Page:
They should have plenty of substance (they should not appear wimpy or scrawny), great structure, nice head shapes and large, solid tight well-knuckled feet.

A good breeder will be exposing them to a variety of textures and obstacles (ramps, tunnels, boxes, grass, tile, gravel, etc.) that help build their confidence and strength. Additionally, the breeder should keep the puppies clean and trim their nails often.

Timid or ill-tempered puppies (those that resource guard or are pushy and rude) often become timid and ill-tempered adults. 

Quality breeders work very hard through thoughtful breeding practices and socialization to make sure puppies have excellent substance and temperaments.

Ideally you want to see that the puppies are curious, stand up tall and appear enthusiastic and healthy.

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6. The breeder doesn’t have a contract or lifetime breeder support and return guarantees. 

Don’t get sucked into the line that the breeder is ‘desperate’ or ‘has cancer and cannot offer support’. Breeders who do this solely for the money will make up all kinds of lies to tug at your heartstrings.

Ethical breeders care very much about their puppies and never, ever want them surrendered or ending up in rescue. Run from any breeder that doesn’t state in the contract that they want the dog back for any reason.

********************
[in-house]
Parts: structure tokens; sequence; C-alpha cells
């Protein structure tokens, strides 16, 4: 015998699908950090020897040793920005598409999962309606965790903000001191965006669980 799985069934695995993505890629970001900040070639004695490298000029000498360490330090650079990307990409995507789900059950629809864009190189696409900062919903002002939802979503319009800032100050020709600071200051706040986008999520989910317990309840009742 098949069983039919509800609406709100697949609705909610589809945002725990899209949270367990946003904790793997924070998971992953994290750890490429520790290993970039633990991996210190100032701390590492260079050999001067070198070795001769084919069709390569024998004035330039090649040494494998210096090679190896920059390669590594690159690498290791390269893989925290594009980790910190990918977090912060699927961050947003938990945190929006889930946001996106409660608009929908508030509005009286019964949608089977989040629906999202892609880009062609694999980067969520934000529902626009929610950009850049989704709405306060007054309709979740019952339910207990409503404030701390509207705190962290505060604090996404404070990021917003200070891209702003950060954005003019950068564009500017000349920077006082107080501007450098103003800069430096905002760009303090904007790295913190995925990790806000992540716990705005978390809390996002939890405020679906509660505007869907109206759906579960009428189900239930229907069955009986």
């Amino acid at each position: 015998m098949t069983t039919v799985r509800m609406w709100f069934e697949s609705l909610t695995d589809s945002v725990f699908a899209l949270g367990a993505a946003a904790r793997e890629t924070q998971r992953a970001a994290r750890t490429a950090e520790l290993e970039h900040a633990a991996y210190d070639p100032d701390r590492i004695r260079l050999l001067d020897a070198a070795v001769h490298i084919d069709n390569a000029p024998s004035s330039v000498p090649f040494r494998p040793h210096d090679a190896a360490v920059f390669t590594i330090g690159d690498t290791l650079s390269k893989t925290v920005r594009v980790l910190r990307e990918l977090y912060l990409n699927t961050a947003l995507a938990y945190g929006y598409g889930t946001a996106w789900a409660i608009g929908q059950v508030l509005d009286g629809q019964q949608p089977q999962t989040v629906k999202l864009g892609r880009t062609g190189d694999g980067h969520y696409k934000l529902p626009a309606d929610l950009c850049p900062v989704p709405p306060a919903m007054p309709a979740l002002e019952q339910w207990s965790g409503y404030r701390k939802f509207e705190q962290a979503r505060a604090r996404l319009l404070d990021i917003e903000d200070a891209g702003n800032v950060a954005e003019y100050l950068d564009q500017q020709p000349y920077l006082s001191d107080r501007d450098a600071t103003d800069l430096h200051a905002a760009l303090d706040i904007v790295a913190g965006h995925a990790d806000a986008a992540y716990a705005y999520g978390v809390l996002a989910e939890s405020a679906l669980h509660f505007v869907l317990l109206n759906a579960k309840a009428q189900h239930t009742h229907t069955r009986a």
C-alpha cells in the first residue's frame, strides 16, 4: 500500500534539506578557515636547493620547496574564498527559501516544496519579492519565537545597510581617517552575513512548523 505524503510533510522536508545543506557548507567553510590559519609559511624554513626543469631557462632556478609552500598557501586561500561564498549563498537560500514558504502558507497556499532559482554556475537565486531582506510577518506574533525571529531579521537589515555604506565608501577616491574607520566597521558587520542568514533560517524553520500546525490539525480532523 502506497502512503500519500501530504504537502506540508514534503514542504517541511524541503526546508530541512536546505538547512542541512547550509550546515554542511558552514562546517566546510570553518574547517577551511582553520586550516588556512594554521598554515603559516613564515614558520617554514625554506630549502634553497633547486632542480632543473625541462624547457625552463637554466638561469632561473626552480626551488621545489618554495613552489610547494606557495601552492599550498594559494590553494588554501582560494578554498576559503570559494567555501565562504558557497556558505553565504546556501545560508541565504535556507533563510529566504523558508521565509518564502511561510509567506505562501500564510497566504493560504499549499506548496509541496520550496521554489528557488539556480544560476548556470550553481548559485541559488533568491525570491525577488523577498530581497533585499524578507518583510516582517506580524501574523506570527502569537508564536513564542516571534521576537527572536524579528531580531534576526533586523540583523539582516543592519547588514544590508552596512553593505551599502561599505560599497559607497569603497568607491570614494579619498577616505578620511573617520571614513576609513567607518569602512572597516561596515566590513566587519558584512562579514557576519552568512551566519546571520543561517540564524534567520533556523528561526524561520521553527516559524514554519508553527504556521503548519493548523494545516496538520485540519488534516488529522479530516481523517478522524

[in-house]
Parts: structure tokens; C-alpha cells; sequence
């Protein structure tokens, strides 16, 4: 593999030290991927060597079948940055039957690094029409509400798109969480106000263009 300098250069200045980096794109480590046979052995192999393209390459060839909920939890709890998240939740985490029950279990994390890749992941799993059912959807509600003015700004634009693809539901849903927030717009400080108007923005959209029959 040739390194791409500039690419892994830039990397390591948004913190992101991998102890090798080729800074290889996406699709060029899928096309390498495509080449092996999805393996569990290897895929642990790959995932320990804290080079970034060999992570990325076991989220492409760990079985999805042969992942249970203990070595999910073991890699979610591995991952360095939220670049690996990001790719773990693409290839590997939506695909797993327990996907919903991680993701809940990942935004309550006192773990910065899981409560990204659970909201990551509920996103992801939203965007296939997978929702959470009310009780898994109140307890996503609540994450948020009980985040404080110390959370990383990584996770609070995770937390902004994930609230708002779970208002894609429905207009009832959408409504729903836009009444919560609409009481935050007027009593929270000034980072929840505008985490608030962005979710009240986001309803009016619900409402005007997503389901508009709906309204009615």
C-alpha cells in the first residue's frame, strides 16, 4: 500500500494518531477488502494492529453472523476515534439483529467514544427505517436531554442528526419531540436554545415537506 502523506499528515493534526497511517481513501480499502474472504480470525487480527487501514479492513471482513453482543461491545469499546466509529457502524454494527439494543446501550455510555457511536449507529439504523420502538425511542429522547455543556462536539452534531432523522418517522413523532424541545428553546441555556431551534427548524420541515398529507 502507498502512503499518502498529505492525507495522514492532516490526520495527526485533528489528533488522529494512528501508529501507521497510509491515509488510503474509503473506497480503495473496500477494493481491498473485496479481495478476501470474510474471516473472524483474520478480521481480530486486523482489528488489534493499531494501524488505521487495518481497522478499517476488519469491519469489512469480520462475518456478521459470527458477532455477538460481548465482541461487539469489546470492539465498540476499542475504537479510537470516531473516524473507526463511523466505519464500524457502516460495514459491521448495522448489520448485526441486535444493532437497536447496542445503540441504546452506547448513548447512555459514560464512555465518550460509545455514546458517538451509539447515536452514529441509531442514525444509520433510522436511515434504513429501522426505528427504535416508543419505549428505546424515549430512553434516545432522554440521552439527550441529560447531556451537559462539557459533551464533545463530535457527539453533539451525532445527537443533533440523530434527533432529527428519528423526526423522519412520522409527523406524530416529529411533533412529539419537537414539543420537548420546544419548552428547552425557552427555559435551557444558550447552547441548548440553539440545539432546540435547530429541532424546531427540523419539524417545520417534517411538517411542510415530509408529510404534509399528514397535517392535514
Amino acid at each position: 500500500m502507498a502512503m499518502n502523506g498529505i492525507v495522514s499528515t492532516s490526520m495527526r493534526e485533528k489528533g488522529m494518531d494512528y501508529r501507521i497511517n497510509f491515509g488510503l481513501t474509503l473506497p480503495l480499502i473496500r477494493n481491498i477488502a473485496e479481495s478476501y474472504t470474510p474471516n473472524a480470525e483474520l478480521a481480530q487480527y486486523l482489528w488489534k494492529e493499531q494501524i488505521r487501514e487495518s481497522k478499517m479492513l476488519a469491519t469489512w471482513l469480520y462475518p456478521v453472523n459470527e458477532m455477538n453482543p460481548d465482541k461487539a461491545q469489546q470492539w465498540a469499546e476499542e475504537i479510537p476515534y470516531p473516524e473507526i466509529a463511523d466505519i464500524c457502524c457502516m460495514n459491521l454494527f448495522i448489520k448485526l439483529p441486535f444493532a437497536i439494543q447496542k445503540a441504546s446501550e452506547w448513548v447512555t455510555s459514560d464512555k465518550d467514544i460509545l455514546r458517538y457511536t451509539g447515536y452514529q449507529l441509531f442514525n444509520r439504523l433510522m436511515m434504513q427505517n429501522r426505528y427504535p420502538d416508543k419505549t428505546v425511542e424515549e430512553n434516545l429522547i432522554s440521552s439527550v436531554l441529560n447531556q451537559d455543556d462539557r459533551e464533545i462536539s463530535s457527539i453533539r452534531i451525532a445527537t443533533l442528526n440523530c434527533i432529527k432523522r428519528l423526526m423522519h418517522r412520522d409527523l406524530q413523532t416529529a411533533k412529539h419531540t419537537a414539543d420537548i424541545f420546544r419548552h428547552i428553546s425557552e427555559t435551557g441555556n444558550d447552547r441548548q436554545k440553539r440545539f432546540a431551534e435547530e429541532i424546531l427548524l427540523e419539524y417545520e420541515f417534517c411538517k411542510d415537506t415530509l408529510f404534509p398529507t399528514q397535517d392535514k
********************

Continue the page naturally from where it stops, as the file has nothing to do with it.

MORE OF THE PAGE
The contract will also outline breeding rights, spay/neuter timelines, and care guidelines.

When to Spay a Female Great Dane

The breeder should require you to return the dog to them if you are unable to keep it for some reason. As a dog owner, this gives you an opportunity to return the dog to a safe place (the breeder who can then rehome him or her) if needed, instead of dumping the dog into the lap of our already strained Great Dane rescue system. If the breeder doesn’t offer lifetime support and at least a 2 year guarantee warranting the dog against certain health problems, run.

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7. The breeder allows the puppies to go home prior to 8 weeks of age.